It’s a mesmerizing scene which contains an interesting psychological tidbit.
People often rate honesty as the most important value and yet they sometimes struggle being honest with others because they fear it might cause hurt feelings. It’s as if there is a trade-off between being candid and being nice. A classic – if not a bit cartoonish – example of this trade-off is the question “Does this make me look fat?”
A more practical – and important – example occurs in healthcare. When healthcare professionals communicate information to patients, they must strike a balance between being optimistic and providing facts. Patients usually want to know the reality of the situation without having to give up hope.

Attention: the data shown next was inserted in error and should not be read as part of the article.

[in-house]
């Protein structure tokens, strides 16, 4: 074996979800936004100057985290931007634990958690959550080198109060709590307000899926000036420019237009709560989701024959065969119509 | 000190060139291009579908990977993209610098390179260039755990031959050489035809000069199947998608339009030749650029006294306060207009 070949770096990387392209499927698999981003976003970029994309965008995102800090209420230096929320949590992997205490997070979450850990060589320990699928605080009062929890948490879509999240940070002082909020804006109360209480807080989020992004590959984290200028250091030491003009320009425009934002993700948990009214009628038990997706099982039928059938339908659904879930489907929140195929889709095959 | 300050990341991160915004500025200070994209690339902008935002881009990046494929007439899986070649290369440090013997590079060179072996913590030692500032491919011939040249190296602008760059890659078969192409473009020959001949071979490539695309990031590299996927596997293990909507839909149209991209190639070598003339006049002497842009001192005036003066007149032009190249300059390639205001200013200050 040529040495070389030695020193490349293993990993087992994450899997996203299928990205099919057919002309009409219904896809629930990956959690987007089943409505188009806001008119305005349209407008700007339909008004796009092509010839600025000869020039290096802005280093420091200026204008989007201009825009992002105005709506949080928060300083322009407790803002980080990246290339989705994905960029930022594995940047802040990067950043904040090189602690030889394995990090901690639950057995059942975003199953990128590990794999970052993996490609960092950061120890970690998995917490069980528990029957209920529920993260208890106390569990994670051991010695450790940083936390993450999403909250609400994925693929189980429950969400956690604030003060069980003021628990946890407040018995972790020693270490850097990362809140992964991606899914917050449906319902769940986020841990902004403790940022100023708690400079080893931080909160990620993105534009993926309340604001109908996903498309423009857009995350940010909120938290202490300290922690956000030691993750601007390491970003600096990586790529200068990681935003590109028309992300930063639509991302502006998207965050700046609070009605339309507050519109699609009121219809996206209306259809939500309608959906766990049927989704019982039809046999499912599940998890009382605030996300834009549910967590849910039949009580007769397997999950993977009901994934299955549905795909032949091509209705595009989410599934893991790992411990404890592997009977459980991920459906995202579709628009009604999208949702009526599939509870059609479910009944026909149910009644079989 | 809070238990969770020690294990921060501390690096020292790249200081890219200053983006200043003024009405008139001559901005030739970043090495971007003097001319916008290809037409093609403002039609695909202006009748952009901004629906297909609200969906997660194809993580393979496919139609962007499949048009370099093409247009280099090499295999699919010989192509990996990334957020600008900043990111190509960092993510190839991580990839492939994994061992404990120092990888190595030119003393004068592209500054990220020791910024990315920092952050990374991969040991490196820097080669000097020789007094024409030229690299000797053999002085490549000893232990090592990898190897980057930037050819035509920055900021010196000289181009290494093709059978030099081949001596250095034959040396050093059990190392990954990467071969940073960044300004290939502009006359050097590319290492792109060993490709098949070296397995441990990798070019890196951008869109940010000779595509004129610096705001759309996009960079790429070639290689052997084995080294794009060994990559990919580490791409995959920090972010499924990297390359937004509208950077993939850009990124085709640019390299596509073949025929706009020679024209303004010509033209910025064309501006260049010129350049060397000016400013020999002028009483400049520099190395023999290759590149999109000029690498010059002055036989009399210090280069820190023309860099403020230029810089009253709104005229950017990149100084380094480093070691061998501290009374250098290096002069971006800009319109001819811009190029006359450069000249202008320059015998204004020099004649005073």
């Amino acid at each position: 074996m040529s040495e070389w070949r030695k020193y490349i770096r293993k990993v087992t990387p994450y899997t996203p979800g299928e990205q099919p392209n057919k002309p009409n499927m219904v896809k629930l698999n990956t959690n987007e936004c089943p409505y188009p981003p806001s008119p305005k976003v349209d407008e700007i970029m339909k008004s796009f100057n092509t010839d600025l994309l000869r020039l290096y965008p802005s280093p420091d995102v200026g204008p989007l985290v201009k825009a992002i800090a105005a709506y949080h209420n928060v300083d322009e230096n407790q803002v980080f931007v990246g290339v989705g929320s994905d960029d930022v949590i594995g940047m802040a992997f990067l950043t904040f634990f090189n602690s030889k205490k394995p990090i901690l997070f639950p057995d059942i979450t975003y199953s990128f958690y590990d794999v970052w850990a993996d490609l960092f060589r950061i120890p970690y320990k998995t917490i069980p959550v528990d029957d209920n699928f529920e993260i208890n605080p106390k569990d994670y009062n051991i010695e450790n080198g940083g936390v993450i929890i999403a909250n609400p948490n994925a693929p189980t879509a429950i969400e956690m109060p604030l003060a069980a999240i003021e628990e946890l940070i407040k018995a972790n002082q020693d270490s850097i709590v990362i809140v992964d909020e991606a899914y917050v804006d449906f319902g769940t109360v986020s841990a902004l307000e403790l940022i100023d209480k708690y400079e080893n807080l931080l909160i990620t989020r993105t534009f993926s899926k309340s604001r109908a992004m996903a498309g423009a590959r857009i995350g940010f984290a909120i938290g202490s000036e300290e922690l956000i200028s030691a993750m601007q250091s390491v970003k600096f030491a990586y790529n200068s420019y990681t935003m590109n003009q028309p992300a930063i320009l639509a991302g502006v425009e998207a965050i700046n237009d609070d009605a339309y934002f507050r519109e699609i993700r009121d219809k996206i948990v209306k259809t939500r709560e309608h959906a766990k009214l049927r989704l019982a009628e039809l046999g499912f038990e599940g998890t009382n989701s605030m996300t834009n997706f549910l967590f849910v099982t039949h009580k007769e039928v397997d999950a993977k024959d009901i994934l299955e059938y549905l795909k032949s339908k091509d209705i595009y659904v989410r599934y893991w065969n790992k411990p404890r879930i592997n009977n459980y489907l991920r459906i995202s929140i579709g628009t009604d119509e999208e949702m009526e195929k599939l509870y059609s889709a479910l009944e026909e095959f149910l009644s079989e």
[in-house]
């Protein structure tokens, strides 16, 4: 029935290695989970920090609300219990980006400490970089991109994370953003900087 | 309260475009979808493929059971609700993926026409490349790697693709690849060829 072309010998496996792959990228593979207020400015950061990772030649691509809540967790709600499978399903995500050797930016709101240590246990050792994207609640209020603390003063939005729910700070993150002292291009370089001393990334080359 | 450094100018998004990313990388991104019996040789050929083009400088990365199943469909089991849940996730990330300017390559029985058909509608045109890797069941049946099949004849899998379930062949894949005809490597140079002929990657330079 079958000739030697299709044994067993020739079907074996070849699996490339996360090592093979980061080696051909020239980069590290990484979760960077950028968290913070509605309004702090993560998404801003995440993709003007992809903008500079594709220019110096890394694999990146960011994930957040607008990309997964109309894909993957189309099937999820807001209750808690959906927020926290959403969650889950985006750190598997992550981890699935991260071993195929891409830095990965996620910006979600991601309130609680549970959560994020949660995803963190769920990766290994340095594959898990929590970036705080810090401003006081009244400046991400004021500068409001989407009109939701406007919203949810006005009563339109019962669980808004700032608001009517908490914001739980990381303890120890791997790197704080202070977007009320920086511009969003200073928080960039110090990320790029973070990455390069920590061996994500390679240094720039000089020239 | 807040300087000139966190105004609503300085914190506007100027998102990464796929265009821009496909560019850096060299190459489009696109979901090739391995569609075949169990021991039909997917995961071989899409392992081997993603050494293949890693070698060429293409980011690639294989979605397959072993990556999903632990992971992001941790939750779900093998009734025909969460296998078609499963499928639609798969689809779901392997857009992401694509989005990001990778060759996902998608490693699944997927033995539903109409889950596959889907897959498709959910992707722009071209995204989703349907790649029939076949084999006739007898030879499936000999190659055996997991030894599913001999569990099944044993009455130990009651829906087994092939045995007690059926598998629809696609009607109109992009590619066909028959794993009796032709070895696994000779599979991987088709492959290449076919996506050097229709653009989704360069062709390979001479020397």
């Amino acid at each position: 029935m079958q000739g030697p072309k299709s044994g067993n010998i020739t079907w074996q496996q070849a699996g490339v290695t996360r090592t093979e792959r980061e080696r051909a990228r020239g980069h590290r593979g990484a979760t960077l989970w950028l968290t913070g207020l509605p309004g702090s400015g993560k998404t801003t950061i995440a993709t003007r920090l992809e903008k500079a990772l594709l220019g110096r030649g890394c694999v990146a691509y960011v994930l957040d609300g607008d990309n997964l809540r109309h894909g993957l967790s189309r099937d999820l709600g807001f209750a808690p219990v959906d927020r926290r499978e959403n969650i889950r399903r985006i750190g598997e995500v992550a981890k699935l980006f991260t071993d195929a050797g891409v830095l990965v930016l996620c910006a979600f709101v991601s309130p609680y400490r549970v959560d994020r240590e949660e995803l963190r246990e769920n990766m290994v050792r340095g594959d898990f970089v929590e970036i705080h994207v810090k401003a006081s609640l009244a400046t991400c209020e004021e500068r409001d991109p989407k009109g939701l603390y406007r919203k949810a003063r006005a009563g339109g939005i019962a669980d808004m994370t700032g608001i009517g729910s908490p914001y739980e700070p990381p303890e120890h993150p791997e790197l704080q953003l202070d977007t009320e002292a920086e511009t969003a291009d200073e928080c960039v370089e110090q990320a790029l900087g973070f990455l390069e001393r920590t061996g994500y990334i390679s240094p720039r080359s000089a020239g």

Recently researchers conducted experiments to compare the impact of being either honest or kind during difficult conversations. Over three days, the researchers documented the participants’ reflections on how they felt in both laboratory settings and in the field (aka ‘real life’). The results contradicted our beliefs:
[…] people significantly mispredict the consequences of communicating honestly: the experience of being honest is far more pleasurable, leads to greater levels of social connection, and does less relational harm than individuals expect.
The inference for the business world is obvious. As a manager, it’s difficult to give constructive performance feedback to an employee – especially since you don’t want to hurt their feelings. But the employee will likely feel grateful for the honesty and it’s the only real way their performance will improve.
In other words, we can handle the truth.